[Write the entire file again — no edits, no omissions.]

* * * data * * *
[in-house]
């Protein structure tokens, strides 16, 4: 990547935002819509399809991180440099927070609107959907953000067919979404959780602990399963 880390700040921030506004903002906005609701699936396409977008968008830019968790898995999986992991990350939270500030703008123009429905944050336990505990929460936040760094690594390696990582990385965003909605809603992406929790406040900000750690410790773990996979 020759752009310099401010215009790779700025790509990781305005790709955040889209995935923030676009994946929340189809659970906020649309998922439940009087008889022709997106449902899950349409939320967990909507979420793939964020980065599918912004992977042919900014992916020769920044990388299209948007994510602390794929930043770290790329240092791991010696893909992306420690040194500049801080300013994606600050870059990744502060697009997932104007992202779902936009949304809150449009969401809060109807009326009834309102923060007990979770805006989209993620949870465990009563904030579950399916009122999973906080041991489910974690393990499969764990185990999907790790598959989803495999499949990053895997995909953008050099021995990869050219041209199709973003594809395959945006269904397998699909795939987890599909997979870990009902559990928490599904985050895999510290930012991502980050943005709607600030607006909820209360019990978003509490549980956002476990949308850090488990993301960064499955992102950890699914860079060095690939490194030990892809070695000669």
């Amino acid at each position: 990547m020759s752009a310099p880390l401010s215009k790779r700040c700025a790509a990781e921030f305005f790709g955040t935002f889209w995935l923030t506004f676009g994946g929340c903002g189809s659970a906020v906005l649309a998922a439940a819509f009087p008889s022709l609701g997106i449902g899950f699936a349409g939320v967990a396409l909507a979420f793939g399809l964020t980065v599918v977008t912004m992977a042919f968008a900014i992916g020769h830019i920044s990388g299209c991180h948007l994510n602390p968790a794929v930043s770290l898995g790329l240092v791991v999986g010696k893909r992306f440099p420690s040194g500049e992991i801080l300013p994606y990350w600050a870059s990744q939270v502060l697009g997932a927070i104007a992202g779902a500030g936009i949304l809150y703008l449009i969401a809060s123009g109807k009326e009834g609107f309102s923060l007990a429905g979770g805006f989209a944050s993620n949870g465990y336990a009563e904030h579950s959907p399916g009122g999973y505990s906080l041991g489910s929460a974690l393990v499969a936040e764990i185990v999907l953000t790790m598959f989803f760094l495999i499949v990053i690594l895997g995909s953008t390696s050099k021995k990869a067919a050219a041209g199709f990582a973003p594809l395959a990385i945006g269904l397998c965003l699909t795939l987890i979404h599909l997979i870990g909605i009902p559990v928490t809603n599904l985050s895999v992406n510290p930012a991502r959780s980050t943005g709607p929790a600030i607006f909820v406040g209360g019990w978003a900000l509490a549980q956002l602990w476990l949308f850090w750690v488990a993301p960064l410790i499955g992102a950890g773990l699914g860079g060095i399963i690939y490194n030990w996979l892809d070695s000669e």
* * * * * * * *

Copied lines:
[in-house]
């Protein structure tokens, strides 16, 4: 990547935002819509399809991180440099927070609107959907953000067919979404959780602990399963 880390700040921030506004903002906005609701699936396409977008968008830019968790898995999986992991990350939270500030703008123009429905944050336990505990929460936040760094690594390696990582990385965003909605809603992406929790406040900000750690410790773990996979 020759752009310099401010215009790779700025790509990781305005790709955040889209995935923030676009994946929340189809659970906020649309998922439940009087008889022709997106449902899950349409939320967990909507979420793939964020980065599918912004992977042919900014992916020769920044990388299209948007994510602390794929930043770290790329240092791991010696893909992306420690040194500049801080300013994606600050870059990744502060697009997932104007992202779902936009949304809150449009969401809060109807009326009834309102923060007990979770805006989209993620949870465990009563904030579950399916009122999973906080041991489910974690393990499969764990185990999907790790598959989803495999499949990053895997995909953008050099021995990869050219041209199709973003594809395959945006269904397998699909795939987890599909997979870990009902559990928490599904985050895999510290930012991502980050943005709607600030607006909820209360019990978003509490549980956002476990949308850090488990993301960064499955992102950890699914860079060095690939490194030990892809070695000669």
């Amino acid at each position: 990547m020759s752009a310099p880390l401010s215009k790779r700040c700025a790509a990781e921030f305005f790709g955040t935002f889209w995935l923030t506004f676009g994946g929340c903002g189809s659970a906020v906005l649309a998922a439940a819509f009087p008889s022709l609701g997106i449902g899950f699936a349409g939320v967990a396409l909507a979420f793939g399809l964020t980065v599918v977008t912004m992977a042919f968008a900014i992916g020769h830019i920044s990388g299209c991180h948007l994510n602390p968790a794929v930043s770290l898995g790329l240092v791991v999986g010696k893909r992306f440099p420690s040194g500049e992991i801080l300013p994606y990350w600050a870059s990744q939270v502060l697009g997932a927070i104007a992202g779902a500030g936009i949304l809150y703008l449009i969401a809060s123009g109807k009326e009834g609107f309102s923060l007990a429905g979770g805006f989209a944050s993620n949870g465990y336990a009563e904030h579950s959907p399916g009122g999973y505990s906080l041991g489910s929460a974690l393990v499969a936040e764990i185990v999907l953000t790790m598959f989803f760094l495999i499949v990053i690594l895997g995909s953008t390696s050099k021995k990869a067919a050219a041209g199709f990582a973003p594809l395959a990385i945006g269904l397998c965003l699909t795939l987890i979404h599909l997979i870990g909605i009902p559990v928490t809603n599904l985050s895999v992406n510290p930012a991502r959780s980050t943005g709607p929790a600030i607006f909820v406040g209360g019990w978003a900000l509490a549980q956002l602990w476990l949308f850090w750690v488990a993301p960064l410790i499955g992102a950890g773990l699914g860079g060095i399963i690939y490194n030990w996979l892809d070695s000669e």